FT Obituary : Fred Joseph (1937-2009)
Saturday, December 12, 2009
People liked and trusted Fred Joseph. That was why he rose to the top of Wall Street investment banks and why, after the bankruptcy of the most notorious one, Drexel Burnham Lambert, many forgave him. Joseph, who has died aged 72, ran Drexel when it became caught up in an insider trading scandal involving Ivan Boesky that led to Michael Milken, head of its high-yield (“junk”) bond department, being jailed for securities violations in 1990. By that time, Drexel had gone bankrupt, despite Joseph’s efforts to rescue it from the aftermath of the scandal. Joseph was later barred from running an investment bank for three years by the Securities and Exchange Commission for failing to supervise Mr Milken properly. It was the largest Wall Street failure until the downfall of Bear Stearns and Lehman Brothers last year. Like them, Drexel focused on one area of business – in its case high-yield bonds – and could not survive a crisis in that business. Yet Joseph, unlike other heads of Wall Street banks brought down by financial scandal, bounced back. Even those who thought he had been naive in his handling of Drexel’s junk bond traders did not think he had realised what was going on.
Joseph, the son of a Boston cab driver, was known for giving younger employees a chance to prove themselves and for his genial treatment of all those around him. “If you were in a room with him, he gave you all the time in the world. He would pay attention to you, not be looking at his BlackBerry or his computer screen. He made everyone feel valued,” says John Sorte, chief executive of Morgan Joseph, the bank at which he worked until his death. Joseph’s ability to gather a loyal team, and his insight that there was business to be done outside the blue-chip companies on which the big Wall Street firms focused, made him a force in the democratisation of finance in the 1970s and 1980s. He led a shift to providing finance to medium-sized companies and leveraged buy-out funds, which continues. Many bankers and traders who got their first job from Joseph went on to head banks, hedge funds and private equity firms. “Fred was an unassuming man, but he set up a culture that accomplished extraordinary things. We were not a technology company but we had the instinct that it was OK to take a chance on what you believed in,” says Ken Moelis, chief executive of Moelis & Company, an investment banking boutique.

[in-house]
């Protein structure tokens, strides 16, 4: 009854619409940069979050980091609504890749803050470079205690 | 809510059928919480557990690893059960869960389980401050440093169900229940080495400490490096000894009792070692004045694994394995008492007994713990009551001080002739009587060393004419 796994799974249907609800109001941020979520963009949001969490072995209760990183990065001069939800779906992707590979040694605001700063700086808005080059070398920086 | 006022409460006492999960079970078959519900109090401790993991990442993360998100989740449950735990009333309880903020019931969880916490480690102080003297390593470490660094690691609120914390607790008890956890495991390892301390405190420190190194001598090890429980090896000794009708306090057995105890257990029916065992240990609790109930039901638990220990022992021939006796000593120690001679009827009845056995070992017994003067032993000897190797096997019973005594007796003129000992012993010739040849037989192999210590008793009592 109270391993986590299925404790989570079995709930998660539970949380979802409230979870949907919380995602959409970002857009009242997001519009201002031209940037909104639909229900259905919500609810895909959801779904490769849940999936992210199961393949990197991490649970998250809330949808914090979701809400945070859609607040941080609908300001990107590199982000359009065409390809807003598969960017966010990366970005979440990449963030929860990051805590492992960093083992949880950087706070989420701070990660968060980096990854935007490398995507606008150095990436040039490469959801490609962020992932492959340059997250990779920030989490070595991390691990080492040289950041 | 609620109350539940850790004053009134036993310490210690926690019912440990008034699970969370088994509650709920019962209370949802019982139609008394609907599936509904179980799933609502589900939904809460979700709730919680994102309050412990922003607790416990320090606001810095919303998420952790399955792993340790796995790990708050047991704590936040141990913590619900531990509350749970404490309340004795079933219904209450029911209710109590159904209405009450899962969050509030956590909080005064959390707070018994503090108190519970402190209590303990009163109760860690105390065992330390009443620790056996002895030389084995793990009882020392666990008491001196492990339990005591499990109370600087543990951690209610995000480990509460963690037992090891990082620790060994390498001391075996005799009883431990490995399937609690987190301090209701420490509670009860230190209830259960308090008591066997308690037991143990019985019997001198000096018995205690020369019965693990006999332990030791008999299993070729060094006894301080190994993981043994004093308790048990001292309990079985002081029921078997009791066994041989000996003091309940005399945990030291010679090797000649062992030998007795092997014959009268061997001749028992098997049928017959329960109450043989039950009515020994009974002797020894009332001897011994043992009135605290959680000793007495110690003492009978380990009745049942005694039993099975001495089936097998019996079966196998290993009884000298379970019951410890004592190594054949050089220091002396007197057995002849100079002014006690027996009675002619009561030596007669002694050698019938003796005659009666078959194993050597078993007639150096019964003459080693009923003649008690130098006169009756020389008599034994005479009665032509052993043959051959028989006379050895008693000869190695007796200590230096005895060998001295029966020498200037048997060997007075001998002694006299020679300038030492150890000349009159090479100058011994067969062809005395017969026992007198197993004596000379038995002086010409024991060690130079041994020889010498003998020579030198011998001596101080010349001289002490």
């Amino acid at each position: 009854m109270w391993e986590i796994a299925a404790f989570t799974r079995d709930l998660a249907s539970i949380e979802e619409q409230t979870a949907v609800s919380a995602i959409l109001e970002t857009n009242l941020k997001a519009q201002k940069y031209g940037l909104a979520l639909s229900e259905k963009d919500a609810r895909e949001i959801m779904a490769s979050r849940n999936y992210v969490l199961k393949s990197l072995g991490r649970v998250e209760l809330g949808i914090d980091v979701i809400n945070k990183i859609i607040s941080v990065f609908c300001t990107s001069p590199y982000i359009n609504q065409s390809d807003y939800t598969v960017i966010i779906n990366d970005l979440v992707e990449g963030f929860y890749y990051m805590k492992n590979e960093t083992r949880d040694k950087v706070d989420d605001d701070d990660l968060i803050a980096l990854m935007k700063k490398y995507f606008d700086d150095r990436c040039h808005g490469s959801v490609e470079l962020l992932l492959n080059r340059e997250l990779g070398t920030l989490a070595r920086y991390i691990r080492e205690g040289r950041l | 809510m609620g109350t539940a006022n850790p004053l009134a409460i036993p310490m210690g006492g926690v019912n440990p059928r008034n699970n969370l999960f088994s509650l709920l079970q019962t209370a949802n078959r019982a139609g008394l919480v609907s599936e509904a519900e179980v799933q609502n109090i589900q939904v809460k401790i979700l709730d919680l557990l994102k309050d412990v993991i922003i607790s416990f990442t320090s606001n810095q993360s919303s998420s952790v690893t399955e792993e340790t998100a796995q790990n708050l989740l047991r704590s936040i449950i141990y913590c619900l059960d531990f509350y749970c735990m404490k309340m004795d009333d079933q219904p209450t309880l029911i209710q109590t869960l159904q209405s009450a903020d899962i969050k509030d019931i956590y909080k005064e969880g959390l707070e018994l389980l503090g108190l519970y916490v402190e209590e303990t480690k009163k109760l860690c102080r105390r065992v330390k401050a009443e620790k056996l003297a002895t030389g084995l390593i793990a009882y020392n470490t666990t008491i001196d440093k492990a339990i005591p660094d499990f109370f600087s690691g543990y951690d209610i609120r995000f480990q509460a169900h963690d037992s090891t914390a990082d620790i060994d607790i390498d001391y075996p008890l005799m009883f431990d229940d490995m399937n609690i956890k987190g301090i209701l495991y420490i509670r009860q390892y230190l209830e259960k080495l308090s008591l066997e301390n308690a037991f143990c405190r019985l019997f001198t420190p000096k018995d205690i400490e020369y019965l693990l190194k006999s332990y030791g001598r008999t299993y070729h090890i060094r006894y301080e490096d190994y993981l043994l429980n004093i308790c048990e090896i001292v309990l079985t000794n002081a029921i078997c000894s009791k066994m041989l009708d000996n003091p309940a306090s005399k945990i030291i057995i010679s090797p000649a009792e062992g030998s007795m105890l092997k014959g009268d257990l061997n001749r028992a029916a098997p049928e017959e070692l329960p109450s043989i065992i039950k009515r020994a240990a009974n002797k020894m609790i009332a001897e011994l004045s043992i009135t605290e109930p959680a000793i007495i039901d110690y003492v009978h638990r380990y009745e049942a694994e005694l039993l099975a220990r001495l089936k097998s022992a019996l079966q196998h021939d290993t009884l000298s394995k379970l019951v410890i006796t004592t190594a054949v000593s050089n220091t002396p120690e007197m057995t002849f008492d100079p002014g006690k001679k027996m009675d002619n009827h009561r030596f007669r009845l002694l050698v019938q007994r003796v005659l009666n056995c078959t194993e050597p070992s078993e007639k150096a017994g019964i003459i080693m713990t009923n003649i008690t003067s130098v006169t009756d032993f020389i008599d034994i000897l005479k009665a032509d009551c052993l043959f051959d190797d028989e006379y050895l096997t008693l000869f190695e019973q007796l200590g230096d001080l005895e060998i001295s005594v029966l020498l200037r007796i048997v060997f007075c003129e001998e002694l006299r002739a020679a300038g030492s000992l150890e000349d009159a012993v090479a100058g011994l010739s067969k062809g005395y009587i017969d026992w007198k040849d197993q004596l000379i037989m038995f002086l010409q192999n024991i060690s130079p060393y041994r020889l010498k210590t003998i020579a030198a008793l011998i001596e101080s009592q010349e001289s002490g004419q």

Joseph, who is survived by his wife Sara and five children, went to Harvard University on a scholarship and, after the Navy, also attended Harvard Business School. He joined E.F. Hutton in 1963, later moving to Shearson Hammill, where he became chief operating officer. After Shearson merged with Hayden Stone in 1974, he moved to Drexel Burnham, a small bank formed from a merger that had left the two sides wrangling. Joseph became chief executive in 1985 and cast around for a strategy to give Drexel a competitive edge. He found that in Mr Milken, a young employee who was trading in the debt of “fallen angels” – companies that had lost their investment grade. Lehman Brothers became the first Wall Street bank to underwrite a high-yield bond issue but Drexel then came to dominate the field. Mr Milken, who has since become a philanthropist, persuaded investment institutions to invest in growing companies while Joseph’s bankers raised bond finance for entrepreneurs such as Steve Wynn and Ted Turner and corporate raiders such as T. Boone Pickens. In an interview with IDD magazine this year, Joseph said of Mr Milken: “He was the smartest guy I ever worked with. He is the hardest working guy I have ever worked with . . . The combination of that brain power, that work ethic, that knowledge and that sales ability was overwhelming.” Yet their partnership, although dazzlingly successful for a time, ended in disaster. Joseph struggled to keep Drexel going in the midst of the scandal – it pleaded guilty to six felonies and paid $650m in 1988 – but it eventually went bankrupt. He was not accused of wrongdoing but his failure to prevent the scandal led to his own punishment. He later called it a “fair shake”, telling colleagues he had to take responsibility, and some believed his tendency to trust others had been his downfall.
After Drexel, Joseph returned to Wall Street with Clovebrook Capital and then ING Barings. In 2001, he and some partners bought an investment bank focused on mid-market companies, renaming it Morgan Joseph. Despite these travails, Joseph retained his sunny disposition and interest in others. “When you went to see him, even when he was sick, he would have a big smile, and he would want to talk about you. You worked for his smile, not to avoid his whip,” says Mr Moelis. “He still enjoyed doing deals and mentoring others, the same things he enjoyed 40 years ago. He liked to sit and talk to young people coming into the firm and see them grow from young associates to managing directors,” says Mr Sorte. By the standards of today’s Wall Street, and even by past standards, Joseph was not wealthy. He refused to take part in investment partnerships within Drexel’s high-yield bond department, which allowed traders to place their own money in deals the bank was doing. Joseph believed it would be a conflict of interest, even though other employees were becoming richer than him by doing so. Most of his wealth remained in Drexel shares, which became near-worthless on bankruptcy. Joseph denied himself the biggest rewards while accepting responsibility for his mistakes. It is an example from which others on Wall Street could learn.
Reference : Financial Times (Dec 12th 2009)